Are There “Democratic” and “Republican” Books of the Bible?

July 18 2017

Senator Marco Rubio (or his staff) is in the habit of tweeting biblical verses on a near-daily basis; lately most of these have come from the book of Proverbs. In response, a Yale Divinity School professor of Hebrew Bible penned an essay explaining that this book of Solomonic aphorisms is “the most Republican part of the Bible” and reflects “an almost social-Darwinist worldview.” Charlotte Allen points out that, in fact, Proverbs is “not all diligence and righteousness—in Proverbs, faith in God, too, will keep you away from things like poverty and failure.” Then she proceeds to have some fun at the professor’s expense:

All of this set me to wondering: if the book of Proverbs is the most Republican book in the Bible, what’s the most Democratic book? So I scoured the Good Book and came up with some candidates: . . .

The book of Ruth: “And Naomi had a kinsman of her husband’s, a mighty man of wealth, of the family of Elimelech; and his name was Boaz. And Ruth the Moabitess said unto Naomi, Let me now go to the field, and glean ears of corn after him in whose sight I shall find grace. And she said unto her, Go, my daughter” (Ruth 2:1-2).

A whole congeries of Democratic party themes here, from grabbing what you can from the rich via sky-high taxes to the welfare state (free food!) to possibly illegal immigration (what is Ruth the Moabitess doing in the land of Israel?).

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More about: Bible, Book of Ruth, Marco Rubio, Proverbs, Religion & Holidays, U.S. Politics

The Democrats’ Anti-Semitism Problem Involves More Than Appearances

Jan. 22 2019

Last week, the Democratic National Committee formally broke with the national Women’s March over its organizers’ anti-Semitism and close associations with the Nation of Islam leader Louis Farrakhan. Also last week, however, the Democratic leadership gave a coveted seat on the House Foreign Affairs Committee to the freshman congresswoman Ilhan Omar—a supporter of boycotts of Israel who recently defended her 2012 pronouncement that “Israel has hypnotized the world” to ignore its “evil doings.” Abe Greenwald comments:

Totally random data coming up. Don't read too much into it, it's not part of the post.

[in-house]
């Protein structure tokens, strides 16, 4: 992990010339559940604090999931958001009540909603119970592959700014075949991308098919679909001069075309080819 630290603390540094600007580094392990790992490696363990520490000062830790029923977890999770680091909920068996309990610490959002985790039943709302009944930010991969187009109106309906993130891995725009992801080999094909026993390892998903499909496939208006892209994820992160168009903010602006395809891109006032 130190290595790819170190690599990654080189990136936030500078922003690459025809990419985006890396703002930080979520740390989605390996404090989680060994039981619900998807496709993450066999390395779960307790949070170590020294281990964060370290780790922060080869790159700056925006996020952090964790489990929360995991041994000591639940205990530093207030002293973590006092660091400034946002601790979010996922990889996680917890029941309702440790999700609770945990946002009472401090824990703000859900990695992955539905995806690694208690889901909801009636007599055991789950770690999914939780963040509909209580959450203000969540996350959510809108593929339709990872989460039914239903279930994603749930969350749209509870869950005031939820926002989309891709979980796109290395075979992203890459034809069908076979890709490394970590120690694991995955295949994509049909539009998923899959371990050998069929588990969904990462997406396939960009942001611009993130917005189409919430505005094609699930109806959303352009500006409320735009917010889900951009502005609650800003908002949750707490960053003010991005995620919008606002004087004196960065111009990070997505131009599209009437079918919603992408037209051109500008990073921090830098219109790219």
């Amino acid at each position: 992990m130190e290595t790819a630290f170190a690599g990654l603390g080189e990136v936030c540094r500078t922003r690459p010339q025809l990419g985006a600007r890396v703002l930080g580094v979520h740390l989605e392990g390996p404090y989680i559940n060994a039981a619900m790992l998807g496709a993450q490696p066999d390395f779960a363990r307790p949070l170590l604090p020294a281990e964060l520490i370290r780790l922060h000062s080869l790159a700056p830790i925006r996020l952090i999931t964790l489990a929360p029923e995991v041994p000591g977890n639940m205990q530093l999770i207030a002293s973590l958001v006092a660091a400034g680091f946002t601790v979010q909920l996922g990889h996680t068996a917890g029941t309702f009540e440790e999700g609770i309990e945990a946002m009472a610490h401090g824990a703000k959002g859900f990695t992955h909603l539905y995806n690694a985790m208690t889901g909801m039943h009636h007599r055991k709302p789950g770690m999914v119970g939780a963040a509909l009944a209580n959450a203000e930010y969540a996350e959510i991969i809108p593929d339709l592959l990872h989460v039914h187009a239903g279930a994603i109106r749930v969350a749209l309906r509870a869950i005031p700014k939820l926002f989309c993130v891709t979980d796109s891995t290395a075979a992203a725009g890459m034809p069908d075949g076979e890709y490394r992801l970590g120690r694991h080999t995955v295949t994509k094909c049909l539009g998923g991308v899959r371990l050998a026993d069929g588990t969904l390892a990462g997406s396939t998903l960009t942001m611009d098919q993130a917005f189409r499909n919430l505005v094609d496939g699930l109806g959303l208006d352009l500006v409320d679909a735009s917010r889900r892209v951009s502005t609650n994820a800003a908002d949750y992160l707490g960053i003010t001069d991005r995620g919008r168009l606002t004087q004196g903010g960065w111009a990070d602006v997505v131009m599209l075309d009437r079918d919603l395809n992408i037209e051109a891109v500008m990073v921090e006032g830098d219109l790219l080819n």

The House Foreign Affairs Committee oversees House bills and investigations pertaining to U.S. foreign policy, and it has the power to cut American arms and technology shipments to allies. So, while the Democrats are distancing themselves from anti-Semitic activists who organize a march every now and then, they’re raising up anti-Semites to positions of power in the federal government. . . .

There is no cosmetic fix for the anti-Semitism that’s infusing the activist left and creeping into the Democratic party. It runs to the ideological core of intersectionality—the left’s latest religion. By the lights of intersectionality, Jews are too powerful and too white to be the targets of bigotry. So an anti-Semite is perfectly suitable as an ally against some other form of prejudice—against, say, blacks or women. And when anti-Semitism appears on the left, progressives are ready to explain it away with an assortment of convenient nuances and contextual considerations: it’s not anti-Semitism, it’s anti-Zionism; consider the good work the person has done fighting for other groups; we don’t have to embrace everything someone says to appreciate the good in him, etc.

These new congressional Democrats [including Omar and her fellow anti-Israel congresswoman Rashida Tlaib] were celebrated far and wide when they were elected. They’re young, outspoken, and many are female. But that just makes them extraordinarily effective ambassadors for a poisonous ideology.

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More about: Anti-Semitism, BDS, Congress, Democrats, Nation of Islam, Politics & Current Affairs